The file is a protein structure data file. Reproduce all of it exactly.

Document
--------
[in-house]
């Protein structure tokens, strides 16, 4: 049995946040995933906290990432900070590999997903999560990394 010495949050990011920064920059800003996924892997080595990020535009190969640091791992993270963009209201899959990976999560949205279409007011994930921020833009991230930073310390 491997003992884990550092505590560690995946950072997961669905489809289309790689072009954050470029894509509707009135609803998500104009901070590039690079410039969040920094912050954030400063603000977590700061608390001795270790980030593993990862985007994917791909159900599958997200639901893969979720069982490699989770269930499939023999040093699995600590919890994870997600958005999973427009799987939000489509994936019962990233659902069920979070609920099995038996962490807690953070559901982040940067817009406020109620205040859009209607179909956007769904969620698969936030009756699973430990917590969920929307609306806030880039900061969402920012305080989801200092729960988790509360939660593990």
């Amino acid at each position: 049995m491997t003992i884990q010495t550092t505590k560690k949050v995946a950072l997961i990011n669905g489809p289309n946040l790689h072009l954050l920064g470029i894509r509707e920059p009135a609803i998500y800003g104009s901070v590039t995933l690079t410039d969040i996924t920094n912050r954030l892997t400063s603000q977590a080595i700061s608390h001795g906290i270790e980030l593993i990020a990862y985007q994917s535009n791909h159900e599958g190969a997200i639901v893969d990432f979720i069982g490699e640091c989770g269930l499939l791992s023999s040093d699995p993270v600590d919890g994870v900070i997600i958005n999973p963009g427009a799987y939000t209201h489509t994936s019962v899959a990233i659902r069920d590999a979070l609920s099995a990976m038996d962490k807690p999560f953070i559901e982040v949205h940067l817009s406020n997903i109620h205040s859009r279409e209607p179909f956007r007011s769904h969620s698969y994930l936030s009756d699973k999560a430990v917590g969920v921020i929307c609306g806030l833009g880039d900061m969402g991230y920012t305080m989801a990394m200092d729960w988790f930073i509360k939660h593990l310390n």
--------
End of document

[in-house]
């Protein structure tokens, strides 16, 4: 049995946040995933906290990432900070590999997903999560990394 010495949050990011920064920059800003996924892997080595990020535009190969640091791992993270963009209201899959990976999560949205279409007011994930921020833009991230930073310390 491997003992884990550092505590560690995946950072997961669905489809289309790689072009954050470029894509509707009135609803998500104009901070590039690079410039969040920094912050954030400063603000977590700061608390001795270790980030593993990862985007994917791909159900599958997200639901893969979720069982490699989770269930499939023999040093699995600590919890994870997600958005999973427009799987939000489509994936019962990233659902069920979070609920099995038996962490807690953070559901982040940067817009406020109620205040859009209607179909956007769904969620698969936030009756699973430990917590969920929307609306806030880039900061969402920012305080989801200092729960988790509360939660593990």
């Amino acid at each position: 049995m491997t003992i884990q010495t550092t505590k560690k949050v995946a950072l997961i990011n669905g489809p289309n946040l790689h072009l954050l920064g470029i894509r509707e920059p009135a609803i998500y800003g104009s901070v590039t995933l690079t410039d969040i996924t920094n912050r954030l892997t400063s603000q977590a080595i700061s608390h001795g906290i270790e980030l593993i990020a990862y985007q994917s535009n791909h159900e599958g190969a997200i639901v893969d990432f979720i069982g490699e640091c989770g269930l499939l791992s023999s040093d699995p993270v600590d919890g994870v900070i997600i958005n999973p963009g427009a799987y939000t209201h489509t994936s019962v899959a990233i659902r069920d590999a979070l609920s099995a990976m038996d962490k807690p999560f953070i559901e982040v949205h940067l817009s406020n997903i109620h205040s859009r279409e209607p179909f956007r007011s769904h969620s698969y994930l936030s009756d699973k999560a430990v917590g969920v921020i929307c609306g806030l833009g880039d900061m969402g991230y920012t305080m989801a990394m200092d729960w988790f930073i509360k939660h593990l310390n």